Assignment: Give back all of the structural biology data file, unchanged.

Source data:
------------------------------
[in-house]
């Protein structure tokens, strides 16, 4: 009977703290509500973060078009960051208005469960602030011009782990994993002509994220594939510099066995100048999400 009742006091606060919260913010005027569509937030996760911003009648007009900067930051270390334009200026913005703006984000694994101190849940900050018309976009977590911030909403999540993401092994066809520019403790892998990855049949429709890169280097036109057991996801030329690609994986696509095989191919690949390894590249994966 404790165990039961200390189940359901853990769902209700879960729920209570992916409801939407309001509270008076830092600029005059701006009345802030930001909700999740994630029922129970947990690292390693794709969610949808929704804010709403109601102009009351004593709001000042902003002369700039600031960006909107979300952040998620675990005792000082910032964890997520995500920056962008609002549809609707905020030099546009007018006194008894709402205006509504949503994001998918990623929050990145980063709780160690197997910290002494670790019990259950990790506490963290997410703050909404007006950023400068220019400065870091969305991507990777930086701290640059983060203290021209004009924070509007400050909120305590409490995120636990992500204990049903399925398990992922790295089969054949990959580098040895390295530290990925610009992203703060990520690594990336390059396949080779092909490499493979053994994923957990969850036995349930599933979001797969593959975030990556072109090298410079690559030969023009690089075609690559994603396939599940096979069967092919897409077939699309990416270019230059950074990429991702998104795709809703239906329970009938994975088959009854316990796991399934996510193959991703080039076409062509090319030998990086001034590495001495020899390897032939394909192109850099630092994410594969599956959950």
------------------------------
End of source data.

[in-house]
């Protein structure tokens, strides 16, 4: 009977703290509500973060078009960051208005469960602030011009782990994993002509994220594939510099066995100048999400 009742006091606060919260913010005027569509937030996760911003009648007009900067930051270390334009200026913005703006984000694994101190849940900050018309976009977590911030909403999540993401092994066809520019403790892998990855049949429709890169280097036109057991996801030329690609994986696509095989191919690949390894590249994966 404790165990039961200390189940359901853990769902209700879960729920209570992916409801939407309001509270008076830092600029005059701006009345802030930001909700999740994630029922129970947990690292390693794709969610949808929704804010709403109601102009009351004593709001000042902003002369700039600031960006909107979300952040998620675990005792000082910032964890997520995500920056962008609002549809609707905020030099546009007018006194008894709402205006509504949503994001998918990623929050990145980063709780160690197997910290002494670790019990259950990790506490963290997410703050909404007006950023400068220019400065870091969305991507990777930086701290640059983060203290021209004009924070509007400050909120305590409490995120636990992500204990049903399925398990992922790295089969054949990959580098040895390295530290990925610009992203703060990520690594990336390059396949080779092909490499493979053994994923957990969850036995349930599933979001797969593959975030990556072109090298410079690559030969023009690089075609690559994603396939599940096979069967092919897409077939699309990416270019230059950074990429991702998104795709809703239906329970009938994975088959009854316990796991399934996510193959991703080039076409062509090319030998990086001034590495001495020899390897032939394909192109850099630092994410594969599956959950």